By James Dacey
My colleague, Hamish Johnston, has just returned from a trip to CERN, where he was granted access to the insides of the Large Hadron Colider (LHC), which is currently being upgraded. He has shared some great photos from his trip on the Physics World Facebook page, including some snaps of the interior of the detector experiments.
CERN engineers are hoping that when the LHC is fired up again – currently scheduled for 2015 – it will collide particles at 13 TeV, almost double the energy it was running at for the two years before it closed down this February. This higher energy should enable physicists to probe deeper into some of the biggest unanswered questions in fundamental physics. In this week’s Facebook poll, we want you to answer the following question.
What do you most hope the LHC will discover after it is switched back on in 2015?
The true nature of the Higgs boson
Evidence for supersymmetry
Why there is more matter than antimatter
Mini black holes
The nature of the strong force
The nature of dark matter
Something else [Please post a comment on the poll or this blog entry to explain]
To have your say, please visit our Facebook page.
In last week’s poll we asked you to select what you believe is the best way to measure a researcher’s contribution to science. From the list we provided, the most popular choice was “the novelty of their research”, which picked up 57% of the vote. It was interesting to see from the spread of votes that only 15% of people went for “the frequency with which their work is cited”, and not a single person chose “number of publications”.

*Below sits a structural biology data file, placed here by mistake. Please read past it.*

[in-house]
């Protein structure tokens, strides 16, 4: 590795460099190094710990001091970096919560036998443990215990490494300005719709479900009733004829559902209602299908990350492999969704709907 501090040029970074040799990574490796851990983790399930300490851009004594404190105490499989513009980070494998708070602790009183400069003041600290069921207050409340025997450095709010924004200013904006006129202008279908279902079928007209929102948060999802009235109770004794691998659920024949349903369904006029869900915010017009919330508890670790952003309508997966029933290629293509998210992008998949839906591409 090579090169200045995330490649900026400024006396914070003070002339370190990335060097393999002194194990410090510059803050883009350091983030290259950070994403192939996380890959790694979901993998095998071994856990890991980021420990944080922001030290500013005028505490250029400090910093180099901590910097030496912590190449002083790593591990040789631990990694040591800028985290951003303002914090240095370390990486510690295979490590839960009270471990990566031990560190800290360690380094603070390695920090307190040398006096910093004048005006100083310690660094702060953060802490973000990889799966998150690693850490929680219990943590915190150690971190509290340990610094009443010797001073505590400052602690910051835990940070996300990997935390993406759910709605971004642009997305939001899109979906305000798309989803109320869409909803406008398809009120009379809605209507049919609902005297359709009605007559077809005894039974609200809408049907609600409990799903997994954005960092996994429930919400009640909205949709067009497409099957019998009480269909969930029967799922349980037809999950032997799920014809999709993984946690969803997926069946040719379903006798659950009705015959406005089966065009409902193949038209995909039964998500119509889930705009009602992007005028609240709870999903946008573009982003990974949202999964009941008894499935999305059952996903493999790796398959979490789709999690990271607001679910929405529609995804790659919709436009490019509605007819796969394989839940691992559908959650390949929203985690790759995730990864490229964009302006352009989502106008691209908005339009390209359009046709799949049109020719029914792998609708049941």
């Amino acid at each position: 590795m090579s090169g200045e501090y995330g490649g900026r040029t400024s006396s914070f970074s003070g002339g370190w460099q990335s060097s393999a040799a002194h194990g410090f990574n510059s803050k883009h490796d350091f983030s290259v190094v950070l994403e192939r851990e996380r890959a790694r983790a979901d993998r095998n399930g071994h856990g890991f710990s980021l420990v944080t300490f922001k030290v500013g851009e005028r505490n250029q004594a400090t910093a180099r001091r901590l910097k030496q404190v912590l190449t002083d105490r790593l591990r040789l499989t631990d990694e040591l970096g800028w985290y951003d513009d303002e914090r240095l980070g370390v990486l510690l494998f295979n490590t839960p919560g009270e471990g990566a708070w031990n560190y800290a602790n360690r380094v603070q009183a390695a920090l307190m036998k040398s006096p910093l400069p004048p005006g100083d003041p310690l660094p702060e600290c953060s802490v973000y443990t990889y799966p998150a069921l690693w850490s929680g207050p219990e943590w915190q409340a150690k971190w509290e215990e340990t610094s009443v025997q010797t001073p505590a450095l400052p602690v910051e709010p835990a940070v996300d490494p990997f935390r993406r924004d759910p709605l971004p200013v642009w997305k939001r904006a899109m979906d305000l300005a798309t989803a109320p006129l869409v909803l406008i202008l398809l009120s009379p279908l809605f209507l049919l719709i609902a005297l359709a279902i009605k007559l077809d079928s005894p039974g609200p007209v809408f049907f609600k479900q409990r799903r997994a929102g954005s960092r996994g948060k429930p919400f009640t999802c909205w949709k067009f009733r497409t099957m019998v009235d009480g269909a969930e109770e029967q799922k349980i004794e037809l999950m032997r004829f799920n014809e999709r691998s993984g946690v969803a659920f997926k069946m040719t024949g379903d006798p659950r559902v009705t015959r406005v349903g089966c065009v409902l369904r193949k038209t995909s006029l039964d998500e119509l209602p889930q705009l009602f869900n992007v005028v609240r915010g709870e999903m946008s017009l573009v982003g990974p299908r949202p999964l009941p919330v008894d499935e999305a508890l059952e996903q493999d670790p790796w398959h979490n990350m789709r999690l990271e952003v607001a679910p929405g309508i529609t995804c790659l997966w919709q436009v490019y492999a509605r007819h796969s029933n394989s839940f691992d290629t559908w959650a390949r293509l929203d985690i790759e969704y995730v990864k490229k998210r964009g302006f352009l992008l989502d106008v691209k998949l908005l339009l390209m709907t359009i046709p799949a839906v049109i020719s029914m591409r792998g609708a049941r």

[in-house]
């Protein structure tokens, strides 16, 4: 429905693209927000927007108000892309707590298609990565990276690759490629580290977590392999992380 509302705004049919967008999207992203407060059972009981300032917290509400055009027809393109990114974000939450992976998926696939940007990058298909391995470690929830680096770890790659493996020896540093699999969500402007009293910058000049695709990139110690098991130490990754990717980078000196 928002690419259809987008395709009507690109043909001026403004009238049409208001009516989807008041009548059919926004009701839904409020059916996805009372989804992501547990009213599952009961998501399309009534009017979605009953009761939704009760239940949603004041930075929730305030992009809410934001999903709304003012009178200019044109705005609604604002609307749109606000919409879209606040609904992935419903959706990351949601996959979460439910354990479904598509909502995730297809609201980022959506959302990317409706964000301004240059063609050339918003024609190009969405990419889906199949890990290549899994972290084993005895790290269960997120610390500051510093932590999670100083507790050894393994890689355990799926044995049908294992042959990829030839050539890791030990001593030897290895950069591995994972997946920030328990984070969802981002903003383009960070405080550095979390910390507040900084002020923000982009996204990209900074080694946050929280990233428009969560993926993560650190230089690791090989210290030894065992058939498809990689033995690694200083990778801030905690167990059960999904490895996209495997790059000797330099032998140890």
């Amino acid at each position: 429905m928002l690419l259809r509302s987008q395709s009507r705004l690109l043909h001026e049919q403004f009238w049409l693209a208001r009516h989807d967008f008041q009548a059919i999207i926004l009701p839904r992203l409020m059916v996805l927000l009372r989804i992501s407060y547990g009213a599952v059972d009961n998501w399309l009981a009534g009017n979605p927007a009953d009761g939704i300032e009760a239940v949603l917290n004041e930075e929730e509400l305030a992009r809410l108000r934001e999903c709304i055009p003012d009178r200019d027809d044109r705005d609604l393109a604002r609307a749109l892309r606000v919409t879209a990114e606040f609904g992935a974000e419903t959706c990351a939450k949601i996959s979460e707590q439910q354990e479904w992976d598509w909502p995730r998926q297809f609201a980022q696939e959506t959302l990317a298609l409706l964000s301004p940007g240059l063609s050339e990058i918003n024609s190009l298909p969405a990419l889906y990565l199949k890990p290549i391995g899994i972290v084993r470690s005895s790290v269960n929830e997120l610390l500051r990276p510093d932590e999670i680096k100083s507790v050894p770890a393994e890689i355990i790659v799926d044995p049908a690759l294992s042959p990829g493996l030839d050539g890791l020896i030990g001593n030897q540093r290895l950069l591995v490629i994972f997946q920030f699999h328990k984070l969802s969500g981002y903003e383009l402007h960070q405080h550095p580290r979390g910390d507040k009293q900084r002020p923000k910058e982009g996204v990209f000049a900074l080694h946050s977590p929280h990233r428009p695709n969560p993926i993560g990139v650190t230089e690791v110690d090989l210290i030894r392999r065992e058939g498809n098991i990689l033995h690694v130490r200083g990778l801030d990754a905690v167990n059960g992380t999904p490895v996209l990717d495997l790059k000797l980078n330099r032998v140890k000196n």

The poll also attracted a lively discussion, with several people pointing out that it is very difficult to evaluate the “novelty” of somebody’s research. There was also an interesting suggestion from one Facebook follower called Antonio Martinez Lobo, who suggested that one could take account of the number of “relevant disciples” attracted by a scientist. For example, the number of PhD students or top scientists inspired by an initial piece of research.
Thank you for all your participation and we hope to hear from you again this week.